The Dean of the School of Communications Studies at the Wisconsin International University College has identified the threat of false news as one of the challenges of the new technologies for mass media communication.
Professor Kwame Karikari has, therefore, called on the traditional media to help authenticate and counter it.
In so doing, he called for a higher sense of professionalism on the part of traditional media journalists to safeguard the integrity of journalism.
Prof. Karikari, who is also the Chairman of the Board of the Graphic Communications Group Ltd, was speaking at a public lecture organised by the Ghana Journalists Association (GJA) in Accra yesterday as part of a series of lectures lined up by the GJA to mark its 70th anniversary.
It was on the topic: “Journalism yesterday and today: Repositioning media with technology.”
The occasion, which was chaired by Ms Elizabeth Ohene, a former Minister of State and a columnist of the Daily Graphic, a paper she once edited, attracted a number of veteran journalists and members of the academia.
Prof. Karikari stressed the need for journalists in the traditional media to ensure that these new technologies were made more positive for the news in mass communication.
“In all of this, one of the concerns is our technological dependency as a people. It is very difficult to chase the new technologies because they are changing at a dizzying rate of progress and we have to chase them.
“Right now, we are saddled with the project of digital migration which needs all our interest and attention because it appears that the industry people are not happy with the way the Ministry of Communications is approaching the whole process,” Prof. Karikari added.
He said it was important that all paid attention and should not allow the country’s electronic broadcasting — that is radio and television — to be taken over by foreign investors.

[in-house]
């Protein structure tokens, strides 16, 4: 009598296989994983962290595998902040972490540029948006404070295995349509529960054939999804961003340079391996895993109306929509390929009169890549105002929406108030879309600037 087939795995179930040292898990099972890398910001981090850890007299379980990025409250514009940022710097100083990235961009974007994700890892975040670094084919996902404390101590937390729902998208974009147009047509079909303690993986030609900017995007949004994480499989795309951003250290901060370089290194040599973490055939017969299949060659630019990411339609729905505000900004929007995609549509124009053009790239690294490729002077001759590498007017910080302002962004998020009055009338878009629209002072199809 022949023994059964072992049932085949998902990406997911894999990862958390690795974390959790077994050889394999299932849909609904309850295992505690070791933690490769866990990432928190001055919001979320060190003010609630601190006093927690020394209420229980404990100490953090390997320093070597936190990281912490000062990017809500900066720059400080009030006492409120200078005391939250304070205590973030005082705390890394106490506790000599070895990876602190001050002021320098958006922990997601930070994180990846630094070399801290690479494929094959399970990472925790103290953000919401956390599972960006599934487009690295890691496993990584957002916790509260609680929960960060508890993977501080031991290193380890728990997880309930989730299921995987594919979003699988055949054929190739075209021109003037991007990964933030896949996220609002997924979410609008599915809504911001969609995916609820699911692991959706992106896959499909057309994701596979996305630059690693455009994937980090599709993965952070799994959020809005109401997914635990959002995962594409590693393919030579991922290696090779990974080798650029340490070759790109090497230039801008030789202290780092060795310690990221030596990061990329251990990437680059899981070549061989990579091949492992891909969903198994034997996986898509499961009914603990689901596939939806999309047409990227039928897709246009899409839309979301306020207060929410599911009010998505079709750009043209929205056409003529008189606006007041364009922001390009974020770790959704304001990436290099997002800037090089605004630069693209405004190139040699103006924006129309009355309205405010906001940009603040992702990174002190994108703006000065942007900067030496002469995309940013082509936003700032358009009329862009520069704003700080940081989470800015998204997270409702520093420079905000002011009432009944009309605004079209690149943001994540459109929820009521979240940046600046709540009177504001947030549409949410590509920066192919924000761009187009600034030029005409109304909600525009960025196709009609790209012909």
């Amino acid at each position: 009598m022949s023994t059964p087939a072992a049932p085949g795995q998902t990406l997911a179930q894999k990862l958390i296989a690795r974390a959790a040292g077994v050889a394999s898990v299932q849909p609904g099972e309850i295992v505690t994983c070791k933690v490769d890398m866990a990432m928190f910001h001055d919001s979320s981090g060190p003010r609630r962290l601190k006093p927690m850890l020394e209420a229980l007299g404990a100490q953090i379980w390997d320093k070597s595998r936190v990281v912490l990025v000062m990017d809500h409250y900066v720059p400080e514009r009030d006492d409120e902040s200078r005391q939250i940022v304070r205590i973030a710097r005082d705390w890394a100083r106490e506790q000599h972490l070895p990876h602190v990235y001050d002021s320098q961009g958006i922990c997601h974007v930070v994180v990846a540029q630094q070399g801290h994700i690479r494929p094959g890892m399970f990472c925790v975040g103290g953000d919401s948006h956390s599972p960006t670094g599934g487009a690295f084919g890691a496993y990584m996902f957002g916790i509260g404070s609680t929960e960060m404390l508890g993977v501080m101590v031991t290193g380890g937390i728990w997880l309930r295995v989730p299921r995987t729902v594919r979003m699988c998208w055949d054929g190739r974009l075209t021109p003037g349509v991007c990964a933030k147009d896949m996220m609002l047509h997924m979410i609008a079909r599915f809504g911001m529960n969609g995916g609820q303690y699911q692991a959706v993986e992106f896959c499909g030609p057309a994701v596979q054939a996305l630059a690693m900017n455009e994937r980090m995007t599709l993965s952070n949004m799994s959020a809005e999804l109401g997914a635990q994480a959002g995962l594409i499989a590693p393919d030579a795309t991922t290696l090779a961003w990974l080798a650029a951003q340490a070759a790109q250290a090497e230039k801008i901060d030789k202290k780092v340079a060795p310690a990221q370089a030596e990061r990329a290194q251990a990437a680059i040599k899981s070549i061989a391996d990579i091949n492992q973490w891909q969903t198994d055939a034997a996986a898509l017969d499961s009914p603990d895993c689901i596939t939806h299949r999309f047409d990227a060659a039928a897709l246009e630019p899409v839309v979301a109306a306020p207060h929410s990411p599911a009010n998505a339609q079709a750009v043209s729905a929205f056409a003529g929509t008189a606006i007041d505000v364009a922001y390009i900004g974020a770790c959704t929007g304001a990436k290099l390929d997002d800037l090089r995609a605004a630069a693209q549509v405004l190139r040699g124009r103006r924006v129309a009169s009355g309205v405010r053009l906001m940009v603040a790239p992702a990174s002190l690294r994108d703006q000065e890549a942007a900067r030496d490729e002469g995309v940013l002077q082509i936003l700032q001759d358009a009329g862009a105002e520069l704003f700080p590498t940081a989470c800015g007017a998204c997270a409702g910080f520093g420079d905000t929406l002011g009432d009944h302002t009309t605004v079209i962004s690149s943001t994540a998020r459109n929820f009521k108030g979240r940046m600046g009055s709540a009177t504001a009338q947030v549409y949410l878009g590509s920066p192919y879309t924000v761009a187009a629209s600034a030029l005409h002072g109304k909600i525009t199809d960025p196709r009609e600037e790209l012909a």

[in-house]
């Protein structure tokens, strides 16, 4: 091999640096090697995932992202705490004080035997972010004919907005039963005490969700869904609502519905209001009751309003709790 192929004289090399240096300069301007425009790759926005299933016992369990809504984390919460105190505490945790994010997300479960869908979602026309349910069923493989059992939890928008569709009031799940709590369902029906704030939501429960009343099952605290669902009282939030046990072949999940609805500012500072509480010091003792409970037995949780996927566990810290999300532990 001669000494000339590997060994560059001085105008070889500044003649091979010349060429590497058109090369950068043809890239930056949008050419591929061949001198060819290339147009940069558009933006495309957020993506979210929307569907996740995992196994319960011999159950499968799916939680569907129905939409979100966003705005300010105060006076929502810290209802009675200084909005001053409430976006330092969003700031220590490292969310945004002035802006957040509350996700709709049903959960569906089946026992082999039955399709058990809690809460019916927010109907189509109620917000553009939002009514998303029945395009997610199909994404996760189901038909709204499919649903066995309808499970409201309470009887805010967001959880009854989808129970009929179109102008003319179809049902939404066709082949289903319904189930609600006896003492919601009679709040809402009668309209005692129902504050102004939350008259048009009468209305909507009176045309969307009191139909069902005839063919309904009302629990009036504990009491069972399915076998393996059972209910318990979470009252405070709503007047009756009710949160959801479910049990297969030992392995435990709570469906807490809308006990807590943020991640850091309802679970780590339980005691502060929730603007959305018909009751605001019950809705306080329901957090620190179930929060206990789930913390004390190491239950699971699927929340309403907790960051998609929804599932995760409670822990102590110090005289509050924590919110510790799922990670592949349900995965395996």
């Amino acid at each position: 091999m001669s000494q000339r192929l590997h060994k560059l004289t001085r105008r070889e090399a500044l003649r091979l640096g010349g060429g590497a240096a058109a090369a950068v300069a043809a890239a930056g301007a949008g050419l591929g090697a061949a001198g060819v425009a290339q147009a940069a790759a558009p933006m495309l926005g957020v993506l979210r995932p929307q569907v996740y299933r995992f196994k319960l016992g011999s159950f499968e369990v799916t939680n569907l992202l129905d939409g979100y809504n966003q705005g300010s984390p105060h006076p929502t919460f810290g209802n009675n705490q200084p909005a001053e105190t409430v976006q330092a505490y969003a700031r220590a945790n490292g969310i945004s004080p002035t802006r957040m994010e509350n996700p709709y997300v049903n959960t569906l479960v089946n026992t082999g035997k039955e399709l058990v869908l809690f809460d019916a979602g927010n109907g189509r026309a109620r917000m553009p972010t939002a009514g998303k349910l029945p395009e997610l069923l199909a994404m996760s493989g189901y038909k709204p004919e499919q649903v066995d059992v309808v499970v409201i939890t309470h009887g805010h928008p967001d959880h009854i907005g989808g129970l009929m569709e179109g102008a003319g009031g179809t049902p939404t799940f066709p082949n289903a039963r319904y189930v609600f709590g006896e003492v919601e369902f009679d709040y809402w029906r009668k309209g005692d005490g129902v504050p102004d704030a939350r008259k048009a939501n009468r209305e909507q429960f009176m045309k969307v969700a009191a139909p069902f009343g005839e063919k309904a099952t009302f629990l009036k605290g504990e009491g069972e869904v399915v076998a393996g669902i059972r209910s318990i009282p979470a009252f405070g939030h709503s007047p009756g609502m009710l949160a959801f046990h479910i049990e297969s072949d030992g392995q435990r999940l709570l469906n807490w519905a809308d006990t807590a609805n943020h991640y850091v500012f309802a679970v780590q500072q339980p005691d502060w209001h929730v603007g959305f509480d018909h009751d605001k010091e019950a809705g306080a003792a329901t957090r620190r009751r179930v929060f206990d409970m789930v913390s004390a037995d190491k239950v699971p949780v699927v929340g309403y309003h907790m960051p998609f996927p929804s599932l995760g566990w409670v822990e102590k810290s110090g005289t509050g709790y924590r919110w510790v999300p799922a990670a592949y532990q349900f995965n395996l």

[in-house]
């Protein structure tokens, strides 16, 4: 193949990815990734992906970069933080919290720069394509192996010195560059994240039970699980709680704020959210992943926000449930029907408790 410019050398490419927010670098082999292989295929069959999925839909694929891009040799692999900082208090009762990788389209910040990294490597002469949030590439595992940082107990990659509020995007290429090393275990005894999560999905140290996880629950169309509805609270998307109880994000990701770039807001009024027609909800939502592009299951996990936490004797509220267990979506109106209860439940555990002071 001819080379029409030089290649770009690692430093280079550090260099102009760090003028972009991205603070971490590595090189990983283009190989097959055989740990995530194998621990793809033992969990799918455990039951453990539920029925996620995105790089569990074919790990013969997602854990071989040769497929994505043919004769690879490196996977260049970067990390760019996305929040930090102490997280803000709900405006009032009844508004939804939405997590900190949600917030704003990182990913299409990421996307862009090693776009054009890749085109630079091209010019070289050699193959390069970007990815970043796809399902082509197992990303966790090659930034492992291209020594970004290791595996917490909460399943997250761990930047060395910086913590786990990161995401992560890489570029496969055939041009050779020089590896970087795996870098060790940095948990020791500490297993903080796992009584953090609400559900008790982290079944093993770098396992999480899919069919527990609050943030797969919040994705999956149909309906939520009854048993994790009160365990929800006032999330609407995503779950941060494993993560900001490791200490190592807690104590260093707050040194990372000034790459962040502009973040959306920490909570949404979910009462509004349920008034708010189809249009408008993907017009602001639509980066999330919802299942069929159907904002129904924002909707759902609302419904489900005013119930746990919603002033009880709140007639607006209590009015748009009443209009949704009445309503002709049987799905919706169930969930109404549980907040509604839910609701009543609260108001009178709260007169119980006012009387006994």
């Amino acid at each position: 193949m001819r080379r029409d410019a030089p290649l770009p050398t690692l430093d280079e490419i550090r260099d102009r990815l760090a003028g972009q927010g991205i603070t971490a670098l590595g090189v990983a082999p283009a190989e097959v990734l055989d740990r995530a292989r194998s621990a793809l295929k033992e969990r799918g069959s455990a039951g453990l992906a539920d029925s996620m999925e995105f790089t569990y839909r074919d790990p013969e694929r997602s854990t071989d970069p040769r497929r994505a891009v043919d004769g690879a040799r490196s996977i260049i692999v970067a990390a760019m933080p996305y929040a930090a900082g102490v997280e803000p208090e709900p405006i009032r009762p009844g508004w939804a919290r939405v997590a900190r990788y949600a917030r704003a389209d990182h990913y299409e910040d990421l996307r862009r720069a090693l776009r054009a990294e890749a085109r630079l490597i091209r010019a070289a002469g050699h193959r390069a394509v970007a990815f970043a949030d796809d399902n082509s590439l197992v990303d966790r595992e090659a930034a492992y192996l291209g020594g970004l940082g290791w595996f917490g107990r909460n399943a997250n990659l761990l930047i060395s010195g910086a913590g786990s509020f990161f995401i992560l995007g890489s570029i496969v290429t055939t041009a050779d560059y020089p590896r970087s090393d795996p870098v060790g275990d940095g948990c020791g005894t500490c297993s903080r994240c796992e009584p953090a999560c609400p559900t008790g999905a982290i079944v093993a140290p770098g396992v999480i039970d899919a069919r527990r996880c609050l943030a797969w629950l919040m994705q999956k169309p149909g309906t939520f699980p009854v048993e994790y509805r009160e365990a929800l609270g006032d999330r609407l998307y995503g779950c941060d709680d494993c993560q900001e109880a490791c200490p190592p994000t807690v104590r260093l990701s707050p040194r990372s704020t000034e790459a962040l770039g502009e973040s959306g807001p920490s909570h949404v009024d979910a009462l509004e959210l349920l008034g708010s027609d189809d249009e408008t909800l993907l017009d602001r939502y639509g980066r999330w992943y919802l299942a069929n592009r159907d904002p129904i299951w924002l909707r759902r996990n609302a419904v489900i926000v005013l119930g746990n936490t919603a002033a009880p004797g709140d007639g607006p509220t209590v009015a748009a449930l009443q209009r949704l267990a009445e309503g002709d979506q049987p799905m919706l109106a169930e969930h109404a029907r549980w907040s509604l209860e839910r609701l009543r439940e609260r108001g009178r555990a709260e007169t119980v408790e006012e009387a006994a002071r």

History of the press
Recounting the history of the press in Ghana from the emergence of the newspapers, the political party press through to radio, television, magazines and journals, Prof. Karikari said there had been some progress in journalism in modern times.
However, he said, “We can testify through the number of radio stations whose professionalism can equal the best anywhere in the world.
On television, he said, there had been new efforts to produce new formats, documentaries and investigative journalism but lamented about the seeming neglect of community radio stations in the country.
The academician and freedom of expression advocate indicated that the community radio faced critical challenges of survival, citing huge electricity bills as one of the major threats to the existence of such radio stations.
“If one day the electricity producers decide to cut off power to the radio stations, most radio stations will not exist,” he stated.
Ms Ohene said content was critical in the journalism practice and called on journalists not to allow technology to dictate the pace.
The President of the GJA, Mr Roland Affail Monney, for his part, expressed the hope that the killers of Ahmed Suale, an investigative journalist, would be apprehended adding that the circumstances surrounding his death had eroded the country as the reference point in journalism.